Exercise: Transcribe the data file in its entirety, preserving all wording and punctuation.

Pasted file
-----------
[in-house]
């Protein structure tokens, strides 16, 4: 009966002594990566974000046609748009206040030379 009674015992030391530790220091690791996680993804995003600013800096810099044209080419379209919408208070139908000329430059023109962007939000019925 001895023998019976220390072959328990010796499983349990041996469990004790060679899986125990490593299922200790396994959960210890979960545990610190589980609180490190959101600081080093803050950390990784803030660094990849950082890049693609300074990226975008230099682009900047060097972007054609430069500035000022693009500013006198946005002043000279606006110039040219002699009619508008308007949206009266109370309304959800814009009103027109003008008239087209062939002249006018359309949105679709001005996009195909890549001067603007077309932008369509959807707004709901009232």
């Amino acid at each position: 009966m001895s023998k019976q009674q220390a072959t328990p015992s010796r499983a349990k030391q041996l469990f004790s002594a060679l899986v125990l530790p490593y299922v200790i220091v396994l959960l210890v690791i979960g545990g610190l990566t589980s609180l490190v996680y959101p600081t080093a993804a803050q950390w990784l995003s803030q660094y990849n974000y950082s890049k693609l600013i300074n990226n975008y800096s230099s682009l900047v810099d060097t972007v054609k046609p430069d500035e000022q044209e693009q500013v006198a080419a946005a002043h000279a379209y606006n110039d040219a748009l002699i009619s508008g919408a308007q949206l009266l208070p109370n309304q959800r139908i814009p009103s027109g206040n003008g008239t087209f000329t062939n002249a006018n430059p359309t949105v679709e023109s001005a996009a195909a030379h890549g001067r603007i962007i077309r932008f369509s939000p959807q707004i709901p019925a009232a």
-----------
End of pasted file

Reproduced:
[in-house]
């Protein structure tokens, strides 16, 4: 009966002594990566974000046609748009206040030379 009674015992030391530790220091690791996680993804995003600013800096810099044209080419379209919408208070139908000329430059023109962007939000019925 001895023998019976220390072959328990010796499983349990041996469990004790060679899986125990490593299922200790396994959960210890979960545990610190589980609180490190959101600081080093803050950390990784803030660094990849950082890049693609300074990226975008230099682009900047060097972007054609430069500035000022693009500013006198946005002043000279606006110039040219002699009619508008308007949206009266109370309304959800814009009103027109003008008239087209062939002249006018359309949105679709001005996009195909890549001067603007077309932008369509959807707004709901009232």
């Amino acid at each position: 009966m001895s023998k019976q009674q220390a072959t328990p015992s010796r499983a349990k030391q041996l469990f004790s002594a060679l899986v125990l530790p490593y299922v200790i220091v396994l959960l210890v690791i979960g545990g610190l990566t589980s609180l490190v996680y959101p600081t080093a993804a803050q950390w990784l995003s803030q660094y990849n974000y950082s890049k693609l600013i300074n990226n975008y800096s230099s682009l900047v810099d060097t972007v054609k046609p430069d500035e000022q044209e693009q500013v006198a080419a946005a002043h000279a379209y606006n110039d040219a748009l002699i009619s508008g919408a308007q949206l009266l208070p109370n309304q959800r139908i814009p009103s027109g206040n003008g008239t087209f000329t062939n002249a006018n430059p359309t949105v679709e023109s001005a996009a195909a030379h890549g001067r603007i962007i077309r932008f369509s939000p959807q707004i709901p019925a009232a």